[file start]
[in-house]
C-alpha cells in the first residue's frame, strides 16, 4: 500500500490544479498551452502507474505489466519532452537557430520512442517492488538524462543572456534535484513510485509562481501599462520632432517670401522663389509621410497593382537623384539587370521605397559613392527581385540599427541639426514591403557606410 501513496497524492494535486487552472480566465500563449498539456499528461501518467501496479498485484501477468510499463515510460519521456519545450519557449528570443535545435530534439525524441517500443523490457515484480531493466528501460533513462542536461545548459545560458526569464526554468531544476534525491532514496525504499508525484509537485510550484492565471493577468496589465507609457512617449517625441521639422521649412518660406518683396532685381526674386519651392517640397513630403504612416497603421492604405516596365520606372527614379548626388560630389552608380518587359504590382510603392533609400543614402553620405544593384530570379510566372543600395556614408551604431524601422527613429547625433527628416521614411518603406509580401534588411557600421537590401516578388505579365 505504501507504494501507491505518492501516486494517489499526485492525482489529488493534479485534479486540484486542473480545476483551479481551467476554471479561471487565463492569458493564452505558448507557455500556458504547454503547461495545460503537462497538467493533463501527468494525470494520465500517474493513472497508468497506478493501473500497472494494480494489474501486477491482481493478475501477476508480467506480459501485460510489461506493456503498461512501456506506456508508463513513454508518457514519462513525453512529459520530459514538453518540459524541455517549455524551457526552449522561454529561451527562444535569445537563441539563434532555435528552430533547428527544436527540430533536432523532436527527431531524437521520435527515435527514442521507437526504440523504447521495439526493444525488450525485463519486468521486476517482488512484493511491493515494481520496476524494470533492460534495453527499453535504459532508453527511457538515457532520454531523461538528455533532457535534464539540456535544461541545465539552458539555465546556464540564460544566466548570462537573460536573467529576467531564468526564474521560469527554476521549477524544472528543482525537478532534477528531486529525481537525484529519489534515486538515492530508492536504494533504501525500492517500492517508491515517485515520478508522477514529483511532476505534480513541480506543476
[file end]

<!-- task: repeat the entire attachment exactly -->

[in-house]
C-alpha cells in the first residue's frame, strides 16, 4: 500500500490544479498551452502507474505489466519532452537557430520512442517492488538524462543572456534535484513510485509562481501599462520632432517670401522663389509621410497593382537623384539587370521605397559613392527581385540599427541639426514591403557606410 501513496497524492494535486487552472480566465500563449498539456499528461501518467501496479498485484501477468510499463515510460519521456519545450519557449528570443535545435530534439525524441517500443523490457515484480531493466528501460533513462542536461545548459545560458526569464526554468531544476534525491532514496525504499508525484509537485510550484492565471493577468496589465507609457512617449517625441521639422521649412518660406518683396532685381526674386519651392517640397513630403504612416497603421492604405516596365520606372527614379548626388560630389552608380518587359504590382510603392533609400543614402553620405544593384530570379510566372543600395556614408551604431524601422527613429547625433527628416521614411518603406509580401534588411557600421537590401516578388505579365 505504501507504494501507491505518492501516486494517489499526485492525482489529488493534479485534479486540484486542473480545476483551479481551467476554471479561471487565463492569458493564452505558448507557455500556458504547454503547461495545460503537462497538467493533463501527468494525470494520465500517474493513472497508468497506478493501473500497472494494480494489474501486477491482481493478475501477476508480467506480459501485460510489461506493456503498461512501456506506456508508463513513454508518457514519462513525453512529459520530459514538453518540459524541455517549455524551457526552449522561454529561451527562444535569445537563441539563434532555435528552430533547428527544436527540430533536432523532436527527431531524437521520435527515435527514442521507437526504440523504447521495439526493444525488450525485463519486468521486476517482488512484493511491493515494481520496476524494470533492460534495453527499453535504459532508453527511457538515457532520454531523461538528455533532457535534464539540456535544461541545465539552458539555465546556464540564460544566466548570462537573460536573467529576467531564468526564474521560469527554476521549477524544472528543482525537478532534477528531486529525481537525484529519489534515486538515492530508492536504494533504501525500492517500492517508491515517485515520478508522477514529483511532476505534480513541480506543476